The prevailing theory explaining the similarity of the Antinous sculptures states that it was Hadrian’s administration that sent out examples portraying the subject to regional workshops11. From there, sculptors and artists could study the images, keep their proportions and recreate them with their own regional characteristics. Artists used instruments such as compasses to map out the relative distance and features with great precision. Antinous was thus recreated in his exact proportions, to scale, in each of his portrayals. The style of his portraiture was left to

9 R. Syme, “Hadrian and the Senate,” Athenaeum 62 (2007): 33. 10 Vout, 74. 11 Vout, 35.


the interpretation of the artist, whether in Egyptian dress, in Classical Greek Style, or simply as a reproduction of the example. There have been many examples of this

Antinous base with provincial dress. These can be seen in Fig. I.3.6, Fig. I.4.1, Fig.

I.4.5, Fig. I.5.3, and there were many more examples. There were also no instructed materials to be used and representations are made from a number of locally sourced material. These include local white and black marbles, limestone, terra cotta, alabaster or granite. This aids scholars in locating the original locations of these statues in cases that archival evidence is lacking.

As previously mentioned, the corpus itself is neither finite nor complete, and the identification of certain pieces is often contested. The key features in identifying the Antinous type are the eyes, the eyebrows, the lips, the gaze, the broad chest and the hairstyle. His eyebrows are thin, typically scored, and sit lightly on his brow bone.

His lips are generally pursed or slightly puckered, giving him the look of a luscious youth. His smoothed, broad chest begets his identification as a youthful individual, in the prime of his liminal status as a member of society. His downward gaze is a pose with which one often associates him. This gaze, along with his half stare give the impression that he is but a shy young man who is politely avoiding the viewers’ gaze out of embarrassment. To a second century CE audience, this position would have the same effect as a person of the twentieth century meeting a demure Diana,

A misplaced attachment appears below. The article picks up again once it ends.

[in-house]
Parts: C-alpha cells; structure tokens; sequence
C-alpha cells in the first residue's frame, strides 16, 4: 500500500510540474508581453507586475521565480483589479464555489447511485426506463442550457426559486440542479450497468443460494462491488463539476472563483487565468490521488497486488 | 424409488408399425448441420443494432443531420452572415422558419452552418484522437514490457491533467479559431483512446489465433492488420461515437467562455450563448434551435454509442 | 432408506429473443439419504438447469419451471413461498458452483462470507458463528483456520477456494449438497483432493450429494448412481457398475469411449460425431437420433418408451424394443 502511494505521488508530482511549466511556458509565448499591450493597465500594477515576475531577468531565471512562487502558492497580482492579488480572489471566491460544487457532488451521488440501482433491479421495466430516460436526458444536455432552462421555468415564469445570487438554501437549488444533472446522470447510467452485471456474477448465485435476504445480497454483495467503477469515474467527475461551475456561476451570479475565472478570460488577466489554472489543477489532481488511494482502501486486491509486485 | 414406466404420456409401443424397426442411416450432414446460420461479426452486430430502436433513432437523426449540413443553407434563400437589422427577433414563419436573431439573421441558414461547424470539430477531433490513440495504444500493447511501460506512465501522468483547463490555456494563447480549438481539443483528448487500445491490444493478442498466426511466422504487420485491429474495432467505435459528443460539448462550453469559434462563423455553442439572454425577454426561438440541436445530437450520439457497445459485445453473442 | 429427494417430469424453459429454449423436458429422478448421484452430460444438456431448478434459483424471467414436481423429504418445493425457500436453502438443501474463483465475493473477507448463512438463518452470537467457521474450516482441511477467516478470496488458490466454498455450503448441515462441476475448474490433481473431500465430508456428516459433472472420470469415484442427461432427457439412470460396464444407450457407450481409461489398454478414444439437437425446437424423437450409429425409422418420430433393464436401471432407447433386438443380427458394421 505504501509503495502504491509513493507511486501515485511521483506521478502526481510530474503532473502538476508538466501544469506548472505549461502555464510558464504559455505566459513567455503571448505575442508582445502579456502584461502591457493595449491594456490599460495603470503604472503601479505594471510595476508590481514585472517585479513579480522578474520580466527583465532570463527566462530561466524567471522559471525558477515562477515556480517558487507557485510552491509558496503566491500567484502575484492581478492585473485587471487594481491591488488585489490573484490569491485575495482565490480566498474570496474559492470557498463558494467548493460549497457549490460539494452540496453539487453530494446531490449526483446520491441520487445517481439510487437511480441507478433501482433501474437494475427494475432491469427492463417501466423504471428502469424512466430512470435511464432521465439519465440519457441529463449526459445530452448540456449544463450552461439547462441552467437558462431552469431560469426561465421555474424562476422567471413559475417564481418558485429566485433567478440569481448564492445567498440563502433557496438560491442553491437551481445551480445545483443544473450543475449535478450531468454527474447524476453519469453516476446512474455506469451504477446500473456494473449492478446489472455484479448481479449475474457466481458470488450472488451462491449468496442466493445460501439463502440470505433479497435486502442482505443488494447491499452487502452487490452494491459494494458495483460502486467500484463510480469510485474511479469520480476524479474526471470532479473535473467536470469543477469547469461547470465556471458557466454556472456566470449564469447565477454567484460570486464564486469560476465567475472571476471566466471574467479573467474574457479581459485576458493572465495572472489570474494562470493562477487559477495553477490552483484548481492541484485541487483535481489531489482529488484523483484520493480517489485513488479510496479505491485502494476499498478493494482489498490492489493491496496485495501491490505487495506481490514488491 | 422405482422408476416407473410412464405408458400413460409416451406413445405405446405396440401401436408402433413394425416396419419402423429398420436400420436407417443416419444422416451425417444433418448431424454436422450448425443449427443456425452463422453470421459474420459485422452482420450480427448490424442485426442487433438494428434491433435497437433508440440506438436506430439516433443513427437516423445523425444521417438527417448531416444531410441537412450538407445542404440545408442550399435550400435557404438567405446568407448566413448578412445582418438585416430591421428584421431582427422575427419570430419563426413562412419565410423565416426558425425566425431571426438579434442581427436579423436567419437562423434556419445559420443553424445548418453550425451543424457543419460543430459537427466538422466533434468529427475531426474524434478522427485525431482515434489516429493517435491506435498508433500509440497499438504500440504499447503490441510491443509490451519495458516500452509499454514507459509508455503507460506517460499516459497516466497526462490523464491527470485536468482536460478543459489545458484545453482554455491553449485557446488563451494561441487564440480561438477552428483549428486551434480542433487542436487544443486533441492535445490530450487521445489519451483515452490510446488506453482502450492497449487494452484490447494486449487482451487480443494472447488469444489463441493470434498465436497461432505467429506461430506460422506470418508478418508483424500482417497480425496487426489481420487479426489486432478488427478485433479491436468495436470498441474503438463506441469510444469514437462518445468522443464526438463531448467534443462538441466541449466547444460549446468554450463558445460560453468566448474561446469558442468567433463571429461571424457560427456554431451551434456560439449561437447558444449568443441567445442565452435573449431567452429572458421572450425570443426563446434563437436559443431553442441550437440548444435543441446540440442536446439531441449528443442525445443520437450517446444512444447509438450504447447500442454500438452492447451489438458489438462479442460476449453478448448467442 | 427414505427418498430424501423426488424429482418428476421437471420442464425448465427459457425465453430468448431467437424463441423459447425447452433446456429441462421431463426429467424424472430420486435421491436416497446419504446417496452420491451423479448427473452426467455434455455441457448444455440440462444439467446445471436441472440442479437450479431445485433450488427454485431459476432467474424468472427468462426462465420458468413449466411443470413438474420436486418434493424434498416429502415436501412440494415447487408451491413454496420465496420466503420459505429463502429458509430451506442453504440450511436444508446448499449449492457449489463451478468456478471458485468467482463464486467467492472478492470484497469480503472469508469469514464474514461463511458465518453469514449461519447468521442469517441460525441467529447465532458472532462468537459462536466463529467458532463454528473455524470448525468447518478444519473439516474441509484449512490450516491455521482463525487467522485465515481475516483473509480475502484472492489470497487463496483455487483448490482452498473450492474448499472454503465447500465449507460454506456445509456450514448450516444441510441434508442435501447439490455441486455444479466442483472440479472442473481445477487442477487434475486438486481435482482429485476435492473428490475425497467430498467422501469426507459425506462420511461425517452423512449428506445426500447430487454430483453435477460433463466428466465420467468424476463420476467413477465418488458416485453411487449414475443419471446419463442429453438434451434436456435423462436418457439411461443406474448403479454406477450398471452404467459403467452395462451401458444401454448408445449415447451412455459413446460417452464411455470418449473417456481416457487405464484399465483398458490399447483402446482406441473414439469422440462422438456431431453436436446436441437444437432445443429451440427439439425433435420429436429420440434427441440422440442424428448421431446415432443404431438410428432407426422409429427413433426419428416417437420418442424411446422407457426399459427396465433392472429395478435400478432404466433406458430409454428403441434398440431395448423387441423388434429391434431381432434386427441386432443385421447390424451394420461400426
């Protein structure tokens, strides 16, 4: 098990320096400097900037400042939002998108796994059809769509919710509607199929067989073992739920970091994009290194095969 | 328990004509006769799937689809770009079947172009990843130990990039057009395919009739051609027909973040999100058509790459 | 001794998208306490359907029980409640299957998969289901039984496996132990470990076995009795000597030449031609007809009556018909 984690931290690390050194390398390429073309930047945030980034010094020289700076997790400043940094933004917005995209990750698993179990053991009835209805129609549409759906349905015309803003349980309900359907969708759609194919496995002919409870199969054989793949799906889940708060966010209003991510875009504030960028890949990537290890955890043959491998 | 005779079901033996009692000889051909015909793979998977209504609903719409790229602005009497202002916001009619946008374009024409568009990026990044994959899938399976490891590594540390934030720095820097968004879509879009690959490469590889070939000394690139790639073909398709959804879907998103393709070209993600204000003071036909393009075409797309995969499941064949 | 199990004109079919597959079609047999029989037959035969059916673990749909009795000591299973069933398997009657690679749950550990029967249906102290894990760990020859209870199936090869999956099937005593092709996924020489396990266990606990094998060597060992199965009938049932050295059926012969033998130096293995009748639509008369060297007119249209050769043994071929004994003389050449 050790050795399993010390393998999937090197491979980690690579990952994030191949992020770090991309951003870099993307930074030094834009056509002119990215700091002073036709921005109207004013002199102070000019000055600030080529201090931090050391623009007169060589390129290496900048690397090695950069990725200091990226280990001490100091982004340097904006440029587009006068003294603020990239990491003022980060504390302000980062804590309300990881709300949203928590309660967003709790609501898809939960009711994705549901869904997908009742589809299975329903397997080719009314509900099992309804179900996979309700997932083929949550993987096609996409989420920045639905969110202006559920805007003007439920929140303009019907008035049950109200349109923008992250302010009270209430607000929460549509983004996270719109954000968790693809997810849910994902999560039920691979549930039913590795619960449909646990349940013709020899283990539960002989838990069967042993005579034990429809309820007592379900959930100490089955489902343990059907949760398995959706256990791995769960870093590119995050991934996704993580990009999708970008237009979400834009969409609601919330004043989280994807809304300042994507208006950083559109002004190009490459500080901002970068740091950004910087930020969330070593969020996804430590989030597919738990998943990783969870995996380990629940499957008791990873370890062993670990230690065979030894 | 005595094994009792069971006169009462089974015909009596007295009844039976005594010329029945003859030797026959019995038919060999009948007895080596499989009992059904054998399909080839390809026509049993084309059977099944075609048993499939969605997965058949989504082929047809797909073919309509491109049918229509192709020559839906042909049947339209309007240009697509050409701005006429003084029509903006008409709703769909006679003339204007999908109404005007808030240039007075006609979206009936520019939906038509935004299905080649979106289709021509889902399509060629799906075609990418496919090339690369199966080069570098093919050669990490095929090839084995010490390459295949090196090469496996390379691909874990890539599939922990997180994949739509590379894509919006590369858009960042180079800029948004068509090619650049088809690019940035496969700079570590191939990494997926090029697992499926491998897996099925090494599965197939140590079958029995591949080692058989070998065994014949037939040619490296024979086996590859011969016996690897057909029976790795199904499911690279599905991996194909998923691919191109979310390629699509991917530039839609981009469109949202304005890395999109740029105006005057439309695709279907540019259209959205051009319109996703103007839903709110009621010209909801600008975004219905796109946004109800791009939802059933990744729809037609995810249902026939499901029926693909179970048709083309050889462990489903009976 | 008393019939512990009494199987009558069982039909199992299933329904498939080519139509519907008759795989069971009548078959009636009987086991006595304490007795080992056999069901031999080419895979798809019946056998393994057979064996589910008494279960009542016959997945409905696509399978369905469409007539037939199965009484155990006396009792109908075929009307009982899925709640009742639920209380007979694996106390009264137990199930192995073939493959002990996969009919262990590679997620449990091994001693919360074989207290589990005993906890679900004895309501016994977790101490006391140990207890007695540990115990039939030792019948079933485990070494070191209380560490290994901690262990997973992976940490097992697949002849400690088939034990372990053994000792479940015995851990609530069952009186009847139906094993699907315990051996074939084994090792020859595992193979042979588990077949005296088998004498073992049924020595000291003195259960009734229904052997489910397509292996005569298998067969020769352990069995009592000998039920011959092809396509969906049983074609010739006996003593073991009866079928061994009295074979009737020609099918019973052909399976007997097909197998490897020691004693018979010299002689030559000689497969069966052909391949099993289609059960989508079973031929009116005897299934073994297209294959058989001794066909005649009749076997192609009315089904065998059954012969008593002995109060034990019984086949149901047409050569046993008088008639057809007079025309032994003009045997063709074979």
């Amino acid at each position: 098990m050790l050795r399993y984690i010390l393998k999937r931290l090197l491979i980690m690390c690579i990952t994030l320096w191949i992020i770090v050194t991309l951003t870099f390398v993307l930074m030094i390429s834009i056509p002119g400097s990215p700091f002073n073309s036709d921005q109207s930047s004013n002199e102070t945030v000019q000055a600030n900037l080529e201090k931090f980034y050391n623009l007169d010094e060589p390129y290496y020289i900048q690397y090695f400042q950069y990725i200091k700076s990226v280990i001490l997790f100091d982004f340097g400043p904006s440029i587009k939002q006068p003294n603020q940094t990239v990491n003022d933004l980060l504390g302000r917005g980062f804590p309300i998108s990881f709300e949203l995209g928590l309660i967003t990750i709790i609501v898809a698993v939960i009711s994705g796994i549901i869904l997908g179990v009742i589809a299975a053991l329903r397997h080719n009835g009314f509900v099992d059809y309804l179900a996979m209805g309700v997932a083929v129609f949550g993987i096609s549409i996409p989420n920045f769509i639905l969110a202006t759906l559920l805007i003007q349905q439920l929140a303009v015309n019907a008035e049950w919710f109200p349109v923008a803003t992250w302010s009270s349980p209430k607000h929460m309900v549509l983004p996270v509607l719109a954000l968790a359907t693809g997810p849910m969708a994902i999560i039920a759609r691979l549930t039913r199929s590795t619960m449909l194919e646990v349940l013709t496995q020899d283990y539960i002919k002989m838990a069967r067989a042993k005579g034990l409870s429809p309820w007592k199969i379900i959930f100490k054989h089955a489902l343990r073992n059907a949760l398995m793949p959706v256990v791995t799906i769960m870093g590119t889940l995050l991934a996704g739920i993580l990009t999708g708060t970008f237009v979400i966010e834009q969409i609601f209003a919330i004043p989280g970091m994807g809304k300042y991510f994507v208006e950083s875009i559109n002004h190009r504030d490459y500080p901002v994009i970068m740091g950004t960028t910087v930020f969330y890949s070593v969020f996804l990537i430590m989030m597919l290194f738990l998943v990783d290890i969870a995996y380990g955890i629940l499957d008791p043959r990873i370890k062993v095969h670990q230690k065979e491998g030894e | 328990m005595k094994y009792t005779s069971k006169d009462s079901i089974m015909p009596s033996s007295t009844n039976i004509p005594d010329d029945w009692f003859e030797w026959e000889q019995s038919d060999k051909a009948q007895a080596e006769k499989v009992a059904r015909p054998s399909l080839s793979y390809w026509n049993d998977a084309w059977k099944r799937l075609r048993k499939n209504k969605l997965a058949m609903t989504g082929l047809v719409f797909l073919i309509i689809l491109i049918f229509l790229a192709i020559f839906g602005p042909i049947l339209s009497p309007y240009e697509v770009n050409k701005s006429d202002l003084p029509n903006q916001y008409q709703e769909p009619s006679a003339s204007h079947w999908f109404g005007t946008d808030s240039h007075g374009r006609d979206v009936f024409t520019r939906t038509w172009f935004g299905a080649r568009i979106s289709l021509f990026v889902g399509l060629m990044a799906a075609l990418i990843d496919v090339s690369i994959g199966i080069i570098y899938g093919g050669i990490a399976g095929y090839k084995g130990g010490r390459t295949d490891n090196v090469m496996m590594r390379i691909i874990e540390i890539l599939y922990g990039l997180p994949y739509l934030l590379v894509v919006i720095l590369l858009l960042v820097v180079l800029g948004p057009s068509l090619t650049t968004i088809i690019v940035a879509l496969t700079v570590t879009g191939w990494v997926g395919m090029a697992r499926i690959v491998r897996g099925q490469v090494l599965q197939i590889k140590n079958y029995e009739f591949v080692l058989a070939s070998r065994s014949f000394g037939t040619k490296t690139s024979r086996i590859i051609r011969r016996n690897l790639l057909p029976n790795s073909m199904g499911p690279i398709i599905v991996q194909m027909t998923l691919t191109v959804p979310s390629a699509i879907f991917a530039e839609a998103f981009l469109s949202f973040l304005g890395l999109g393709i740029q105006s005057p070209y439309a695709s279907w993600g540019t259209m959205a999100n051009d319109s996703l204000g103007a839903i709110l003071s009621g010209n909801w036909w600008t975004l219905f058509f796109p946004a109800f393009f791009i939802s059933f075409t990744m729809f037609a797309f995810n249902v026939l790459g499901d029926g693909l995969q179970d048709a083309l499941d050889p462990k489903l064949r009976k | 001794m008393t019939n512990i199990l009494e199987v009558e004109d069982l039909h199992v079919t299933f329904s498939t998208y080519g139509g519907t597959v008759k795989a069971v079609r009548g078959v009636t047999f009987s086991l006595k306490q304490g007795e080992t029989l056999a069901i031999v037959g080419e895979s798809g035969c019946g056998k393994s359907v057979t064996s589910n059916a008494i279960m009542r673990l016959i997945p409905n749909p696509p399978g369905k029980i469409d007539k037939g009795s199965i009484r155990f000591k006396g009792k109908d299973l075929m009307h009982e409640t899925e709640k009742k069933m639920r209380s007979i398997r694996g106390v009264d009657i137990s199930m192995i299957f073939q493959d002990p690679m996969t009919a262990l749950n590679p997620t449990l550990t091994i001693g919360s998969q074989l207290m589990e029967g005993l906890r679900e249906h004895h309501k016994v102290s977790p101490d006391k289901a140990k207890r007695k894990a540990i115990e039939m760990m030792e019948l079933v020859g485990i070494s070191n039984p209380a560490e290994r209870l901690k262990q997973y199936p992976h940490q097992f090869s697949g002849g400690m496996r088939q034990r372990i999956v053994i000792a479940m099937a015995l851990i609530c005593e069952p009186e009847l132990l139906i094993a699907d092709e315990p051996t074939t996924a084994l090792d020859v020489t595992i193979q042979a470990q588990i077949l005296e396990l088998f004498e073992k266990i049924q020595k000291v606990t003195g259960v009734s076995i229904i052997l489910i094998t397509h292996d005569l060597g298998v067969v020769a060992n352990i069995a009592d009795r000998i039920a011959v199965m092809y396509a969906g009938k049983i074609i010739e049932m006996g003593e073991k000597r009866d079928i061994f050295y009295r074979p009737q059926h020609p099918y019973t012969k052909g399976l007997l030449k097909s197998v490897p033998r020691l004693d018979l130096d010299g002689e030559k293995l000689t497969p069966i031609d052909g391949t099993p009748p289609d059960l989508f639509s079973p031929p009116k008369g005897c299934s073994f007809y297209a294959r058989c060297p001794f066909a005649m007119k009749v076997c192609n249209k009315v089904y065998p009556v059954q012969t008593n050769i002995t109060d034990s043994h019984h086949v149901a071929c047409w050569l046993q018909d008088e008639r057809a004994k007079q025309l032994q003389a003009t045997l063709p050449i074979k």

Princess of Wales12. His most famous feature is his hairstyle, referred to as haupttypus, or main type, in German. His hair is generally curly, un-parted and heavy. It falls on his forehead and down the back of his neck and extends outwards on both sides.

The hair, although falling heavily on his head, is very voluminous and it appears that

12 Vout, 107.


he has a lot of hair. This effect is achieved first with a drill, in order to drill holes into the hair, to give it depth and dimension. Then, a chisel would be used to finish the rest of the fine detailing on the hair. The definitive piece, positively identified as

Antinous by ancient inscription, is a fractured and damaged bust from Syria (Fig.

III.1.47), which describes the figure as “ΑΝΤΝΟΩΙ ΗΡΩΙ” or Antinous the Hero.

From this bust, the pre-defined features commonly associated with him are found.

Thus, this piece is essential to the understanding of the fundamental elements of youth in this corpus.

These features are meticulously replicated in each example of the Antinous sculptures. Details such as scale, length of hair, distance between facial features and other ratios are copied as closely as possible, thus giving credibility to the idea that there was an imperial example given as an original. There are many divergent theories given for the method ancient artists used in order to attain this effect. It is likely that the features were carefully crafted, measured and then replicated using instruments such as compasses and rulers and then those ratios precisely increased to match the scale of the piece being made. The similarity in the front of the hair especially can be seen as evidence for this theory (Fig. III.1.26, Fig. III.I.27, Fig. III.I.34, etc.). In these examples, the finer, softer points of the bangs of the haupttypus hairstyle are defined with a sweep towards the right of the face and the same two locks in the middle of his face, fifth from the left, are grouped together in one larger cluster. This specific feature can be seen in most of his depictions, but especially in the busts that are depicted as himself (Fig. III.1.1 – Fig. III.1.47). This specific sweep of hair is drastically different however, in his regional dress, as it was artistically modified to make sense with the headdresses or other regionalisms found on his sculpture.